As the current demographics indicate, the cultural history of this nation’s capital is quite varied. Before European settlement in the 18th century, algonquin speaking natives inhabited the region. As with other territories, however, settlers quickly dominated the land they seized.
With the decision to establish a district seperate from its neighboring states, early politicians were tasked with the challenge of creating boundary lines and naming what would become the capital of the world’s most powerful nation. What better name than that of the greatest general in world history: Washington.
The promise of equality and civil liberties brought about a great migration of African Americans to the District of Columbia. The population of D.C. was relatively small until the Great Depression, when the “New Deal” increased the power of the federal government. By the middle of the 20th century the population had reached just over eight hundred thousand. By the 1970′s, the African American population had reached an all time high of around seventy percent. The trend has since reversed, particularly with the college educated, bringing the demographics to approximately fifty percent African American. Also of note, non-hispanic whites have increased by approximately thirty percent.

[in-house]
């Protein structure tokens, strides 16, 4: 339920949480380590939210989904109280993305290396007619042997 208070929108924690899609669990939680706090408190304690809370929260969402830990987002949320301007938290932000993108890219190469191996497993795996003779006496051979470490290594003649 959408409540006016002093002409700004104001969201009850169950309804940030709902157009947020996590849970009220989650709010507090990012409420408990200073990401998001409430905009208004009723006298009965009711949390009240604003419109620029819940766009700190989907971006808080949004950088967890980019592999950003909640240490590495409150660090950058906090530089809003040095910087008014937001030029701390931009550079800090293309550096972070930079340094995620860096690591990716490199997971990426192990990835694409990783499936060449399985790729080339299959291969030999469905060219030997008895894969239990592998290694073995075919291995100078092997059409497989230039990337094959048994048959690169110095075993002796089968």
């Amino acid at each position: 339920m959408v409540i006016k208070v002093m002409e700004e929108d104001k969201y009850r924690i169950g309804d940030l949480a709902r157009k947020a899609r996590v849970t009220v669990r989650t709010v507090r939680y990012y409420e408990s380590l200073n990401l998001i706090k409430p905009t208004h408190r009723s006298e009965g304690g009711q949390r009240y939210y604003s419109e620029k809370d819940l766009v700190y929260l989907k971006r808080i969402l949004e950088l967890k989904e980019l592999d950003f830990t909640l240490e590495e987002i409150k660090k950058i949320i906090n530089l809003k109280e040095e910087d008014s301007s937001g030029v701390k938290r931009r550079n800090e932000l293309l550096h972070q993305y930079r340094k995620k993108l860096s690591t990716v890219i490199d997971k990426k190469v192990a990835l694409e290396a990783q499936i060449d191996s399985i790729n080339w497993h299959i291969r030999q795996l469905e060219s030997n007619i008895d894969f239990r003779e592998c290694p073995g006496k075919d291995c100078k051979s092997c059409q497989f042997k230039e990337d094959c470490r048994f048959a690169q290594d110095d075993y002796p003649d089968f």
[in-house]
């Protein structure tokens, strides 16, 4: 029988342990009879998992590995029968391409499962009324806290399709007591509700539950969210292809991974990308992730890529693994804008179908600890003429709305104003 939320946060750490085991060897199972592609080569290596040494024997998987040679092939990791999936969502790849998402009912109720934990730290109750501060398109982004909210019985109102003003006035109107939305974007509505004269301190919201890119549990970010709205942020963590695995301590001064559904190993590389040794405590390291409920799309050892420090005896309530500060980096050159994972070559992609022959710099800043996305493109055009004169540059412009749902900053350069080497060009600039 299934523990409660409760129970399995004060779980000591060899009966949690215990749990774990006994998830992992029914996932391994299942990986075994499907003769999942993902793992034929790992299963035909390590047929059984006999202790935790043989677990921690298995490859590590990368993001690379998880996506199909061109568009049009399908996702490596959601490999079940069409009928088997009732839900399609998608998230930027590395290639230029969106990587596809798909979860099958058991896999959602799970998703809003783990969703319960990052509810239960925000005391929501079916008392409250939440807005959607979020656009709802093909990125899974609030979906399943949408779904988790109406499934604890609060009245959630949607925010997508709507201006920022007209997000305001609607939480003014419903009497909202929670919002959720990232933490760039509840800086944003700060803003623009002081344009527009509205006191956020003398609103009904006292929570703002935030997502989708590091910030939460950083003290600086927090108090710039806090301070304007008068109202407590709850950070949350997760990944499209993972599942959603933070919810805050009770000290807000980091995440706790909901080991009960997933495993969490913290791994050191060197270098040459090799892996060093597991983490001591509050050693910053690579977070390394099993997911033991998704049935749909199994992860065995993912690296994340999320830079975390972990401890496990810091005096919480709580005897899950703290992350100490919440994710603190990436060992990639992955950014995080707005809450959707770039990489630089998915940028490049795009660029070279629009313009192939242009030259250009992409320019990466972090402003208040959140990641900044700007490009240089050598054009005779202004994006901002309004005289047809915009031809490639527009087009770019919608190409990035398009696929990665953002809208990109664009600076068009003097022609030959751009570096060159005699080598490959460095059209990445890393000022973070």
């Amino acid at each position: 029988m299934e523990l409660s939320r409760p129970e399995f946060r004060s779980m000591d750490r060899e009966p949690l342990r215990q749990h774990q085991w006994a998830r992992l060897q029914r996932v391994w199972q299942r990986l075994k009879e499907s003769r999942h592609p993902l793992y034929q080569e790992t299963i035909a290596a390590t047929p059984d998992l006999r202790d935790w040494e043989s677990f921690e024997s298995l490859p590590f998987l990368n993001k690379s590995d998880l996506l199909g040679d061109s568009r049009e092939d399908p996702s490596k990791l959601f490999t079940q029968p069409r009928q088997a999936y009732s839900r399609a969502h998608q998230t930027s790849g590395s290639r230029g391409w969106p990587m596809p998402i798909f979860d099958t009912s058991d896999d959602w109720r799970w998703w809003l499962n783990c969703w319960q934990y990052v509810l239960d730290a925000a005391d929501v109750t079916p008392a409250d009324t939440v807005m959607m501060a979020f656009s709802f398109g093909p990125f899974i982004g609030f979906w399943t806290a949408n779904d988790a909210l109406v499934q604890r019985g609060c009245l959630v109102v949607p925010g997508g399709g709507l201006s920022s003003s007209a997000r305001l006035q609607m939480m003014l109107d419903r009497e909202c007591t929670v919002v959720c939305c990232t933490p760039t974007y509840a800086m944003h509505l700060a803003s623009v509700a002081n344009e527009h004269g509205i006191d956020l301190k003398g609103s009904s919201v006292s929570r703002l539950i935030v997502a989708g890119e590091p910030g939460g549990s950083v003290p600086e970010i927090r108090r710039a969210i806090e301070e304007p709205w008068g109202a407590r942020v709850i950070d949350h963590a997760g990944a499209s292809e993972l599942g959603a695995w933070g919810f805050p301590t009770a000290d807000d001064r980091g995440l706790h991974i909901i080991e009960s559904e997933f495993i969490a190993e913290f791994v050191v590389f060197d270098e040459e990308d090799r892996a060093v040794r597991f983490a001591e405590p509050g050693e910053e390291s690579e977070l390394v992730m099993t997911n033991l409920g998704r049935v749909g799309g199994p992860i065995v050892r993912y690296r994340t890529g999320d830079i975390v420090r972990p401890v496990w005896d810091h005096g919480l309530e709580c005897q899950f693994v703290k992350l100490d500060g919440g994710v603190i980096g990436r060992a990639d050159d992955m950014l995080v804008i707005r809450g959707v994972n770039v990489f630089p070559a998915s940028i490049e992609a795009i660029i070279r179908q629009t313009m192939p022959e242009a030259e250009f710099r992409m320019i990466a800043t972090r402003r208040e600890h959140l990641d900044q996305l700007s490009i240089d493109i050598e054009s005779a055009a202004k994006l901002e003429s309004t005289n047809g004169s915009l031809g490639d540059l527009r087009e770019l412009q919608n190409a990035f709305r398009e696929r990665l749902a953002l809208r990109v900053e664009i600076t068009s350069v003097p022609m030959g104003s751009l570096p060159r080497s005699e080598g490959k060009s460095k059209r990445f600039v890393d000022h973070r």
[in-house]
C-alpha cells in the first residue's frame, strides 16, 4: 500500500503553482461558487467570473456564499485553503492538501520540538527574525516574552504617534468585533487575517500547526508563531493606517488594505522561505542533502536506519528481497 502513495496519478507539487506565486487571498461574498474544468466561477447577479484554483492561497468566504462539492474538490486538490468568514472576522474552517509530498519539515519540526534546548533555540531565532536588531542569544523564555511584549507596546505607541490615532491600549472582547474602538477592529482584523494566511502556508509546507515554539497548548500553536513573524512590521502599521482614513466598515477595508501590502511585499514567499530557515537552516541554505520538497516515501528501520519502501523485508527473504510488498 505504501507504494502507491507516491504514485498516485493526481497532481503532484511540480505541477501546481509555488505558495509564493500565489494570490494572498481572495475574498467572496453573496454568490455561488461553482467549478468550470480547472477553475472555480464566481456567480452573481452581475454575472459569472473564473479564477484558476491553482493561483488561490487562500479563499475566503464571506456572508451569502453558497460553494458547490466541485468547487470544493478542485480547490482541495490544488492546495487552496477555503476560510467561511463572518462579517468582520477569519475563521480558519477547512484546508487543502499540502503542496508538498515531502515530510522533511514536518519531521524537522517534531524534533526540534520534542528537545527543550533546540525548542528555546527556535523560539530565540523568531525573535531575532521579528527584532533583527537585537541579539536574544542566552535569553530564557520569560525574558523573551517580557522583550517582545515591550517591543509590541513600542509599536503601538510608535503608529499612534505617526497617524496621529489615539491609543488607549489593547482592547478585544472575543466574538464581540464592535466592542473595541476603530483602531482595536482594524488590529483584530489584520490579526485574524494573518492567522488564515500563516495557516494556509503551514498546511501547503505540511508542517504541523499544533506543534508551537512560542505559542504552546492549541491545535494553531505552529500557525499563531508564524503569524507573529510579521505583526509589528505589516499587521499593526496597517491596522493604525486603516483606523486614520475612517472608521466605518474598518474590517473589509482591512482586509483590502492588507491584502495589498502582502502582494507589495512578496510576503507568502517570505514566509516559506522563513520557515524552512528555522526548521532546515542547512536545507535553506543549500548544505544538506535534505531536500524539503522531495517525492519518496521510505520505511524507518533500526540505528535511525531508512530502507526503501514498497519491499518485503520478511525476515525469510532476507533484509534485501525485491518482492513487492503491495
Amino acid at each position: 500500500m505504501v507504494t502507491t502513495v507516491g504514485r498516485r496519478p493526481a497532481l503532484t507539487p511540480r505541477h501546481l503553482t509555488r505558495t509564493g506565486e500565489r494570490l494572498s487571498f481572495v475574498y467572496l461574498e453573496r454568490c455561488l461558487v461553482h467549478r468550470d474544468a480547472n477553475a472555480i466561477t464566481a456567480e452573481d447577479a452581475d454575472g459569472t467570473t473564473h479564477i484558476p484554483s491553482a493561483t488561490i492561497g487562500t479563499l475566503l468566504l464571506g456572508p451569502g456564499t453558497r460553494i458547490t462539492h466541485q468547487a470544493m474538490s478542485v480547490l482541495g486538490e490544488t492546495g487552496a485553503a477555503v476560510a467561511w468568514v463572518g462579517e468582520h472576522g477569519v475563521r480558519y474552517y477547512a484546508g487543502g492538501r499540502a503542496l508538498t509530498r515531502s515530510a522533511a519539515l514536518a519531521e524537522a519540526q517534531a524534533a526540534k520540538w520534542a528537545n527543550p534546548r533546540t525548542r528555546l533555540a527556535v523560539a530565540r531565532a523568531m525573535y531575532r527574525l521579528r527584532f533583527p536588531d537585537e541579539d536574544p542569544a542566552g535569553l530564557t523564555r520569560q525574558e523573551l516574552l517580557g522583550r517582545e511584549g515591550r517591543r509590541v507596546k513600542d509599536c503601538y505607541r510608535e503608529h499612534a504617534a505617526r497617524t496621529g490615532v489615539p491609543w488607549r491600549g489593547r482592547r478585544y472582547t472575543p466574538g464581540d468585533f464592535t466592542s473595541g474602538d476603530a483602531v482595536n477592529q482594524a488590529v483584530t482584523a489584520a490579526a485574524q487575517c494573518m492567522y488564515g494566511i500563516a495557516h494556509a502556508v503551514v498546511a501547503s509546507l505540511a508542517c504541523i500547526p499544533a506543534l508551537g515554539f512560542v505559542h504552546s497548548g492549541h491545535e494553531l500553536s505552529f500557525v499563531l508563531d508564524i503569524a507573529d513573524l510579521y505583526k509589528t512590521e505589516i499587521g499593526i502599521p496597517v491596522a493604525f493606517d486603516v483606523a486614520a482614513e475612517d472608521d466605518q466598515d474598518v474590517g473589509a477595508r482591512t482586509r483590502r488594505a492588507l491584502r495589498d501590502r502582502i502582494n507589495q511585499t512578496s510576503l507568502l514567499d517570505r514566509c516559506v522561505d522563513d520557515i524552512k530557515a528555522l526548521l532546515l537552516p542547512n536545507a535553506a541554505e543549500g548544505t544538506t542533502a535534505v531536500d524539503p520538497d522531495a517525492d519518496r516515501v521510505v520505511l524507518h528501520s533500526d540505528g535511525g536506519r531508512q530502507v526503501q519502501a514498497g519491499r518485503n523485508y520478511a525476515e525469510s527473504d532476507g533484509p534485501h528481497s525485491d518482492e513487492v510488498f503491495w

Of course, demographics are only a portion of what makes up a culture. Food, more than anything can define tastes and attitudes of the locals. Cultural restaurants ranging from Italian to Chinese can be found scattered throughout the city, reflecting the diversity of this great nation. Festivals in D.C. and surrounding areas present a great opportunity to sample the best of what the area has to offer.
D.C. wouldn’t be D.C. without its breathtaking monuments and museums. Located in the historic neighborhoods are pubs and taverns that, when visited, can give anyone a true sense of what it means to be from D.C. The markets, too, can be a treat to visit.Still bored? Click to continue: Washington, D.C., Loses Black Majority – NYTimes.com